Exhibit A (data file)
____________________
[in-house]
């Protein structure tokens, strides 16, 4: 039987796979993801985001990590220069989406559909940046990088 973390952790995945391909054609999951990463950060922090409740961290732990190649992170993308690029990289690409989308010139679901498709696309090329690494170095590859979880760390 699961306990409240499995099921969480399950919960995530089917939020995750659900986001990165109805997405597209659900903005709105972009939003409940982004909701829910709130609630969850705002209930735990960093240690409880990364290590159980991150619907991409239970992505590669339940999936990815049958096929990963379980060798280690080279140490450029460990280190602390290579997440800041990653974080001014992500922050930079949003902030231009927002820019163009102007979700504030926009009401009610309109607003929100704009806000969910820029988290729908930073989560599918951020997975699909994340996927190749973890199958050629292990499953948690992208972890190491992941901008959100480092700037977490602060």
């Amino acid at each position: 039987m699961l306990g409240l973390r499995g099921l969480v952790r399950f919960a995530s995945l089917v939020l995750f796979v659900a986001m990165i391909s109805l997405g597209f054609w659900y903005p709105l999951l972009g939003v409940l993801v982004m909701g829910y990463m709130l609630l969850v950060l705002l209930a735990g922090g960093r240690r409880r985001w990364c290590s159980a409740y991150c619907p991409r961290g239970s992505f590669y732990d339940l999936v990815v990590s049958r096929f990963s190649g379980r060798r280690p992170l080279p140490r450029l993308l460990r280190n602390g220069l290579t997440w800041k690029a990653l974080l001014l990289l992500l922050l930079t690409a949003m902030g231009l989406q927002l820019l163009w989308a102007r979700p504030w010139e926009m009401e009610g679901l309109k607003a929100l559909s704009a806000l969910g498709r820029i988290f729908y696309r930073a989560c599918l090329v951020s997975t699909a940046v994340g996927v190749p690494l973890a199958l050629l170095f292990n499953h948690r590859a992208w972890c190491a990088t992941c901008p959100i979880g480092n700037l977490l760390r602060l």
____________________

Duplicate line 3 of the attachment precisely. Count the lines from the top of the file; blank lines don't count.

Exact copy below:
């Amino acid at each position: 039987m699961l306990g409240l973390r499995g099921l969480v952790r399950f919960a995530s995945l089917v939020l995750f796979v659900a986001m990165i391909s109805l997405g597209f054609w659900y903005p709105l999951l972009g939003v409940l993801v982004m909701g829910y990463m709130l609630l969850v950060l705002l209930a735990g922090g960093r240690r409880r985001w990364c290590s159980a409740y991150c619907p991409r961290g239970s992505f590669y732990d339940l999936v990815v990590s049958r096929f990963s190649g379980r060798r280690p992170l080279p140490r450029l993308l460990r280190n602390g220069l290579t997440w800041k690029a990653l974080l001014l990289l992500l922050l930079t690409a949003m902030g231009l989406q927002l820019l163009w989308a102007r979700p504030w010139e926009m009401e009610g679901l309109k607003a929100l559909s704009a806000l969910g498709r820029i988290f729908y696309r930073a989560c599918l090329v951020s997975t699909a940046v994340g996927v190749p690494l973890a199958l050629l170095f292990n499953h948690r590859a992208w972890c190491a990088t992941c901008p959100i979880g480092n700037l977490l760390r602060l």